Here are some updates on automotive innovations and novelties:
A New ‘Motorcycle-Car’
A new kind of electric commuter 3-wheel “car” is coming to the Los Angeles area called the Solo. It looks like a cross between a car and a motorcycle or maybe a car and an ATV.
Offered by Electra Meccanica out of Vancouver, Canada., it fits one person. The Solo gets up to 100 miles on a charge and has a top speed of 80 mph. It includes a very basic stereo with AM/FM/Bluetooth and USB. And it has a rear view camera.
The car’s tag line is “Safer than a motorcycle, cooler than a car.” It’s engine has 99 percent fewer parts than a combustion engine so there’s less to go wrong. It goes from zero to 60 in 10 seconds. Electra Meccanica says, “Every day, 119 million North Americans commute using personal vehicles—and 105 million of them commute alone.”
After launching in Los Angeles later this year, the plan is to expand to San Francisco, Seattle and Portland and the rest of the country over the next 18 months, said the New York Times. It noted that California offers a $750 rebate for the Solo; and Oregon, $2,500. The cost for the Solo is $18,500.
Ford Adds OTA Infotainment
Ford will begin offering over-the-air (OTA) updates with the launch of its electric Mustang Mach-E crossover due late this year, it said last month.
OTA updates would allow the Ford Sync radio system to receive completely new features.
“It can be used to provide not just performance enhancements, but also completely new features that might not exist when the vehicle first becomes available,” said Engadget.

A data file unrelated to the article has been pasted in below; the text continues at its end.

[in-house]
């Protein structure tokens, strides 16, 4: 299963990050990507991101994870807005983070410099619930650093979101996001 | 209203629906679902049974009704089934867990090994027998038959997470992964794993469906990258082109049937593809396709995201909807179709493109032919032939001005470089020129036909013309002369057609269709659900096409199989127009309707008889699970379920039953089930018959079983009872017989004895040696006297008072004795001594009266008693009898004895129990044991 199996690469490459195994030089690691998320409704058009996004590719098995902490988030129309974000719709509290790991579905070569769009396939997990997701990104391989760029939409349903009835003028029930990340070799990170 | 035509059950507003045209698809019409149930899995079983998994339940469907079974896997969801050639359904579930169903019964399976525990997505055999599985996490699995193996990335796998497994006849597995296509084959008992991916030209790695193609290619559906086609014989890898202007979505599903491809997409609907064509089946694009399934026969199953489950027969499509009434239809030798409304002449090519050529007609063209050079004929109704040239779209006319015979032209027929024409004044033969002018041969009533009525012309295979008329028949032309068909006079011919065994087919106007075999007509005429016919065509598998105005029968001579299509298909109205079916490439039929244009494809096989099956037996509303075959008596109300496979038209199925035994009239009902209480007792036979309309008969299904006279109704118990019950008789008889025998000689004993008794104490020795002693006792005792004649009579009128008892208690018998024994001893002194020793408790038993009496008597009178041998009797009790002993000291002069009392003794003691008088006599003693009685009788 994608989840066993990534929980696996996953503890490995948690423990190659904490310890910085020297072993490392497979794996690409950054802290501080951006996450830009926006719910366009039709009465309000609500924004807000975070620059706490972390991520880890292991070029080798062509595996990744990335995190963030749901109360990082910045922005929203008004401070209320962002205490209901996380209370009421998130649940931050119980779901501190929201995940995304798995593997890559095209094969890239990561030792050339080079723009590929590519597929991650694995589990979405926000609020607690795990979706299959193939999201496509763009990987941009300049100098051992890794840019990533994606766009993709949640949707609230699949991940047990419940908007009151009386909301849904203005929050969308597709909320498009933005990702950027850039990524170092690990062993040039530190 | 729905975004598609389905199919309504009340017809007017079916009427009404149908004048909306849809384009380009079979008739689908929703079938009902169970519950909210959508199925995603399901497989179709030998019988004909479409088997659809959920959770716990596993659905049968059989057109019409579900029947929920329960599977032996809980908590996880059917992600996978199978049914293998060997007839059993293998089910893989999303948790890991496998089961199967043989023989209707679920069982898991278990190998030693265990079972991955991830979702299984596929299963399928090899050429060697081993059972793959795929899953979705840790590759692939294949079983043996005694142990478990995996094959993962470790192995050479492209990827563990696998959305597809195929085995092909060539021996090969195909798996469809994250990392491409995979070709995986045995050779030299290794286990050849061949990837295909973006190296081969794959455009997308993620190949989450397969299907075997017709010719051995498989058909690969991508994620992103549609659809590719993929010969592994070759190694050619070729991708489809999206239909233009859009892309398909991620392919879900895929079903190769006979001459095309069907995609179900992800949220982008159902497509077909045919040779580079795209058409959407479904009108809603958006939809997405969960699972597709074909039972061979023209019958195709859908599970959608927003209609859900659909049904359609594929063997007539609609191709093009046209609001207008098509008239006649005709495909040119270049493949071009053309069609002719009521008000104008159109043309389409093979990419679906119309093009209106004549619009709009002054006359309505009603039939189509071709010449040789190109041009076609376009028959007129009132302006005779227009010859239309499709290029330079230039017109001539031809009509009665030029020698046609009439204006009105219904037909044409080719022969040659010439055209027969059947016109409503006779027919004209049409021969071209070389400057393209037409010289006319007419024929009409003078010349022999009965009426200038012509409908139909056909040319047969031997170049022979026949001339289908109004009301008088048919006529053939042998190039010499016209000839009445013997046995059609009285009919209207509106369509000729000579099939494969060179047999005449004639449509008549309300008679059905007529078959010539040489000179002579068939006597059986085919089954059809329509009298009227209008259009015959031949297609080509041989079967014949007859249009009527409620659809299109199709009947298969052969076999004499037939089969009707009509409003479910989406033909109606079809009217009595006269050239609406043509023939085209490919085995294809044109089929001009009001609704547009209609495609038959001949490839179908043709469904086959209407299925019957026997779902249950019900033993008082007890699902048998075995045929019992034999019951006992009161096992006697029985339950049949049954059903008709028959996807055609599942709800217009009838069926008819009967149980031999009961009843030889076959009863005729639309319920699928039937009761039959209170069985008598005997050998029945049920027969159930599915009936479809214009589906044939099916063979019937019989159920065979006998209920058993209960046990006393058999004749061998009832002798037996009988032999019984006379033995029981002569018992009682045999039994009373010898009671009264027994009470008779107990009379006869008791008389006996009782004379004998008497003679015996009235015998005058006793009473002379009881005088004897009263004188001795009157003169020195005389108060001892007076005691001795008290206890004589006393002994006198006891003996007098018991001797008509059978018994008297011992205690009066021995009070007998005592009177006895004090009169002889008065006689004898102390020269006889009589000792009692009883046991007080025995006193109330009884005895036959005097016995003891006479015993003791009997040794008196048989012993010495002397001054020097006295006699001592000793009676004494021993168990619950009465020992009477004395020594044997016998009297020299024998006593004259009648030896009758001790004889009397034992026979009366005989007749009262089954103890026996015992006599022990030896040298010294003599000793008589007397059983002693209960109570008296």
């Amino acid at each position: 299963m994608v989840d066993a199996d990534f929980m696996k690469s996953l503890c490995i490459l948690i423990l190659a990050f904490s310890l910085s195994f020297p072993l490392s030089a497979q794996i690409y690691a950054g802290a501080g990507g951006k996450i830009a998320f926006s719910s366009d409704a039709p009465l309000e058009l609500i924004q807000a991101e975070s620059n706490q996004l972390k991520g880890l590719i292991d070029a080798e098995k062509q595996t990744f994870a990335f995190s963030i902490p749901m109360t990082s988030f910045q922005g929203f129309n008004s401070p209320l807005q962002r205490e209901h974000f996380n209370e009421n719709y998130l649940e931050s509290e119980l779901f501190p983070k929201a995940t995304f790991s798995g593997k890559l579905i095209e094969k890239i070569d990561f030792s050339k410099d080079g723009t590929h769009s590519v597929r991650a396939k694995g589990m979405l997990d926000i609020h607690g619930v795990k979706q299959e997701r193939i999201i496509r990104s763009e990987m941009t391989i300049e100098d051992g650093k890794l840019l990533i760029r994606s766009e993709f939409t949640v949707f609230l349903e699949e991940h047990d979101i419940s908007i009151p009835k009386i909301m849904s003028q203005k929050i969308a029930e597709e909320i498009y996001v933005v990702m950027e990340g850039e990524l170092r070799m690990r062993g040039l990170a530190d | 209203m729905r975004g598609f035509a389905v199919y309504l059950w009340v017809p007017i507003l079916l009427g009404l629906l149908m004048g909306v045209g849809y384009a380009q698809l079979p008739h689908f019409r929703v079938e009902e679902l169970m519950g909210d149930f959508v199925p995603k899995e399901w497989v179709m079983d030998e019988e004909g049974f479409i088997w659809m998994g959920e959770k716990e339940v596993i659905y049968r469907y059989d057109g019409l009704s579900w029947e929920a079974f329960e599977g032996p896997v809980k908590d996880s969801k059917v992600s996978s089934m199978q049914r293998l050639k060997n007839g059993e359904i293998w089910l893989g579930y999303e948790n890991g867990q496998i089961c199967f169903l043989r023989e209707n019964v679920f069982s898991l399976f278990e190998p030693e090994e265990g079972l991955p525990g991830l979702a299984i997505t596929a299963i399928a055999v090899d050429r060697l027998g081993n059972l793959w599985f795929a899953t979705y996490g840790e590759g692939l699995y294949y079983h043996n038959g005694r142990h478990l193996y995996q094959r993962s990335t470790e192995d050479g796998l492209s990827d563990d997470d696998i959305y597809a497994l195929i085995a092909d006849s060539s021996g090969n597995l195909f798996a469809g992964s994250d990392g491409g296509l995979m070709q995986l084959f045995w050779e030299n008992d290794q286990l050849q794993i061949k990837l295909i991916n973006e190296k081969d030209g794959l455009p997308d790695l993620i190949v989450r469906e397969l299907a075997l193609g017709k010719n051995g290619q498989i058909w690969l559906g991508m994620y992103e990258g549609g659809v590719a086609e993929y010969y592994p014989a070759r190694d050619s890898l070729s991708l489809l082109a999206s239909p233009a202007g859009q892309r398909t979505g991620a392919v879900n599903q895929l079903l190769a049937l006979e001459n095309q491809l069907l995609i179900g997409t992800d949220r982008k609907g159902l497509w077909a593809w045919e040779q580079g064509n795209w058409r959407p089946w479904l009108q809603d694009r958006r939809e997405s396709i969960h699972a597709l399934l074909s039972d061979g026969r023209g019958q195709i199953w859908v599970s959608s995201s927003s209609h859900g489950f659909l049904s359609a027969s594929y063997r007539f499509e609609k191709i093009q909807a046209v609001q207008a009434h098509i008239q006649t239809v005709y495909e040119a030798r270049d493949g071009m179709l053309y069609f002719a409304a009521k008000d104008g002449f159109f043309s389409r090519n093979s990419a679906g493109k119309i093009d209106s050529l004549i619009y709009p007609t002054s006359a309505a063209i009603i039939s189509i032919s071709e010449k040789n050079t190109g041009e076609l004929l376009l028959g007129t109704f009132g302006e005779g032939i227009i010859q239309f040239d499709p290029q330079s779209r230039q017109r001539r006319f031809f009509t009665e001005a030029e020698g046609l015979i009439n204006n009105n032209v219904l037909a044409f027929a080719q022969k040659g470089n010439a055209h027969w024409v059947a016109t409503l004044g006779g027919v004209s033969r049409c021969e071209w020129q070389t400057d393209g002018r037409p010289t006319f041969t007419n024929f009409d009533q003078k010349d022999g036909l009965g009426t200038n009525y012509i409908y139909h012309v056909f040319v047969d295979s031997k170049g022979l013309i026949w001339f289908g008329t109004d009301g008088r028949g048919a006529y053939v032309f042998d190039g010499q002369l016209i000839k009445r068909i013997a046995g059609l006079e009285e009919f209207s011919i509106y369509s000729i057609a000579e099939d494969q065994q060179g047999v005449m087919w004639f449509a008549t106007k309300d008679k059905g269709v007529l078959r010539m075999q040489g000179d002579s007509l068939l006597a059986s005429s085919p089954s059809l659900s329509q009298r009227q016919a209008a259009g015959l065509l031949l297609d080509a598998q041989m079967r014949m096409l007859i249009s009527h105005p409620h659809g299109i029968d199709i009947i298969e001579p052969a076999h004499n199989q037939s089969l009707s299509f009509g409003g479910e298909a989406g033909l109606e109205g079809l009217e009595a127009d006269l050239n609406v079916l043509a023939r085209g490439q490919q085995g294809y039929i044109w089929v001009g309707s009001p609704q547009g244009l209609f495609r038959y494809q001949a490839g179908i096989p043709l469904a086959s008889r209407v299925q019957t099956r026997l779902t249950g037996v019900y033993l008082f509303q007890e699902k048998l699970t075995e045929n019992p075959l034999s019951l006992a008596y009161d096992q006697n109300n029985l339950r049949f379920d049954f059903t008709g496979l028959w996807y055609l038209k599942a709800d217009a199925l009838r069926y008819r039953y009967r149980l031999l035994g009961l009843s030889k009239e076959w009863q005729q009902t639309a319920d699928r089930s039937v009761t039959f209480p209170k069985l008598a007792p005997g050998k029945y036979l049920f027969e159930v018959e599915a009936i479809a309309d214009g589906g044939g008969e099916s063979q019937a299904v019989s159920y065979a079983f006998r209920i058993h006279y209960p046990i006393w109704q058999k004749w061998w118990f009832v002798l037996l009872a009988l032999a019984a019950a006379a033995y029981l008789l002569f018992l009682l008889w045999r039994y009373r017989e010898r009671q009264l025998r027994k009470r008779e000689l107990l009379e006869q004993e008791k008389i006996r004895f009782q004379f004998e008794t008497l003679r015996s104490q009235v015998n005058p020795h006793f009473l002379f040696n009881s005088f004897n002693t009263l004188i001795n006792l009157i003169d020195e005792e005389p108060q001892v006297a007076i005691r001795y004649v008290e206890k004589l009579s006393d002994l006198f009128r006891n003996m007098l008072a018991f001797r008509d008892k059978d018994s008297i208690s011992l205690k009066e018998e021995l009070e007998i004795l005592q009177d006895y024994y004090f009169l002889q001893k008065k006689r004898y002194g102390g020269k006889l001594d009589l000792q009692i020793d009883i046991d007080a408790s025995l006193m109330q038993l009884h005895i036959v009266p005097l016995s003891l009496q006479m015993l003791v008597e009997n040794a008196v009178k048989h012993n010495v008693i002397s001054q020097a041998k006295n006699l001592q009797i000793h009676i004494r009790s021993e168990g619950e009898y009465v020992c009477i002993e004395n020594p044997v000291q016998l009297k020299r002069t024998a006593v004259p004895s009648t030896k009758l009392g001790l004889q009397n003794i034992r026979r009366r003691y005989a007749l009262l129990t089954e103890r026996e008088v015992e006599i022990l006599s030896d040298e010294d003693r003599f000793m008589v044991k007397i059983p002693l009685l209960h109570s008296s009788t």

Additional Ford models will get OTA capability as they are introduced.
Ford said, “Have you ever been envious when a new technology arrives just after you buy a new vehicle, or wish that vehicle could be repaired in your driveway? Ford has an answer to delight Ford vehicle owner’s and reduce repair trips.”
The base Mustang Mach-E Select model will start at $43,895, with the GT starting at $60,500.
ElectReon Wireless is continuing with its plans to electrify roads so that charging electric vehicles can be an automatic process. It plans to install electric coils in a 1.2 mile stretch in Tel Aviv, Israel in mid August, said company CEO Oren Ezer, as reported in Transportation Topics News. This will be followed by a similar trial on a Swedish Island in September.
ElectReon recently signed an agreement with German utility EnBW to test the technology in the city of Karlsruhe.
The Israeli-based company says it can electrify all of Tel Aviv’s main roads for $150 million.
Other companies including Siemens AG have also developed electric road systems that are being tested in Sweden and South Korea, said Transportation Topics News.